“Traumatic brain injury (TBI) is a major cause of hospitalization, disability, and death-worldwide, and among older adults, falling is the most common cause of TBI,” writes Niina Korhonen, B.M., of the Injury and Osteoporosis Research Center, Tampere, Finland, and colleagues in a Research Letter. The authors previously reported that the number and incidence of adults 80 years of age or older admitted to the hospital due to fall-induced TBI in Finland increased from 1970 through 1999. This analysis is a follow-up of this population through 2011.
The study included data from the Finnish National Hospital Discharge Register, a nationwide, computer-based register that provides data for severe injuries among the Finnish population. The researchers found that the total number of older Finnish adults with a fall-induced TBI increased considerably from 60 women and 25 men in 1970 to 1,205 women and 612 men in 2011. The age-adjusted incidence of TBI (per 100,000 persons) also showed an increase from 168.2 women in 1970 to 653.6 in 2011 (an increase of 289 percent) and from 174.6 to 724.0, respectively, in men (an increase of 315 percent).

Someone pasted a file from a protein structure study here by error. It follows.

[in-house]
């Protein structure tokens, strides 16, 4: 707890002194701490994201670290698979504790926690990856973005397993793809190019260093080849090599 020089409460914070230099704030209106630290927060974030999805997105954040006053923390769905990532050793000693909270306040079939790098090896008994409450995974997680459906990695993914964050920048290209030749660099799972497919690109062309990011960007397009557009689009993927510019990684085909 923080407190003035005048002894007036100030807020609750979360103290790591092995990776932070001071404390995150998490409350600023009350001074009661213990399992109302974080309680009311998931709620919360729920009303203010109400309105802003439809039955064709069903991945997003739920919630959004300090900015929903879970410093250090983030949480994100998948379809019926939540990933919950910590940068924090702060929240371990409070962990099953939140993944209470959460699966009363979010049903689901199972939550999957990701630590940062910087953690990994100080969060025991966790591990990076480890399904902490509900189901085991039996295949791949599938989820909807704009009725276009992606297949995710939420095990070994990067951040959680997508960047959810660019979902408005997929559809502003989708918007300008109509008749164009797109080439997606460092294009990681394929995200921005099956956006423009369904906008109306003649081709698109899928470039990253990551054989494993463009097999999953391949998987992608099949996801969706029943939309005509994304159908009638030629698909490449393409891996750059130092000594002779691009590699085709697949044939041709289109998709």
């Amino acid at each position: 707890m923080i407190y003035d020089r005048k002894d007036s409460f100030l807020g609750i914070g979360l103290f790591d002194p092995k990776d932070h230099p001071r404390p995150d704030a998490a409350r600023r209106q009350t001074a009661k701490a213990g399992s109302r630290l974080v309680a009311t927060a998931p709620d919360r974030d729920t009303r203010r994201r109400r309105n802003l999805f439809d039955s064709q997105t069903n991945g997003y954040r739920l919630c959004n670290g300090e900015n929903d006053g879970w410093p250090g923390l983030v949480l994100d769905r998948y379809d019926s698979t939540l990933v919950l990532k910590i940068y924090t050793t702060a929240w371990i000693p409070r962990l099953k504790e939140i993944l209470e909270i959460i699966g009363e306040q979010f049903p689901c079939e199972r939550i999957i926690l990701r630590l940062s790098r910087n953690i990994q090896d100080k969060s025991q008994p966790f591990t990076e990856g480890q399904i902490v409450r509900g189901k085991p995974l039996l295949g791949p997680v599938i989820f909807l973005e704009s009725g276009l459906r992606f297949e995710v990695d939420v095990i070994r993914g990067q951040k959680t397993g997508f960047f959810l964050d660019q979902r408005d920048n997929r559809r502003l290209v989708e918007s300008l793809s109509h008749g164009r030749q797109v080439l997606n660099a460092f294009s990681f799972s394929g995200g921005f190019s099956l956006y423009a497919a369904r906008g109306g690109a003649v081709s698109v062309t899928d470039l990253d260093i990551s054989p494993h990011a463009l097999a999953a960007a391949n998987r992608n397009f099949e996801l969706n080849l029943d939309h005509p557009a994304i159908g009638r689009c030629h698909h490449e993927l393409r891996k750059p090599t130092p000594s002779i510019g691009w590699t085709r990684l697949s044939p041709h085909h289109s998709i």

“Our 40-year follow-up shows that the number and age-adjusted incidence of fall-induced TBI in Finnish men and women aged 80 years or older increased considerably between 1970 and 2011. Compared with the data in our previous study, the increase has continued since 1999,” the authors write. “Further studies are needed to better understand the reasons for the increase in fall-related TBI in older persons (aged >80 years) so that effective interventions for falls and injury prevention can be initiated.”
Notes about this traumatic brain injury and neurology research
Contact: Niina Korhonen, B.M – Injury and Osteoporosis Research Center, Finland
Source: American Medical Association press release
Image Source: The labeled image of the human brain in an old man is available in the public domain.
Original Research: The research will be released in JAMA during the week of May 6 2013. We will update with a link to the research as soon as it is available.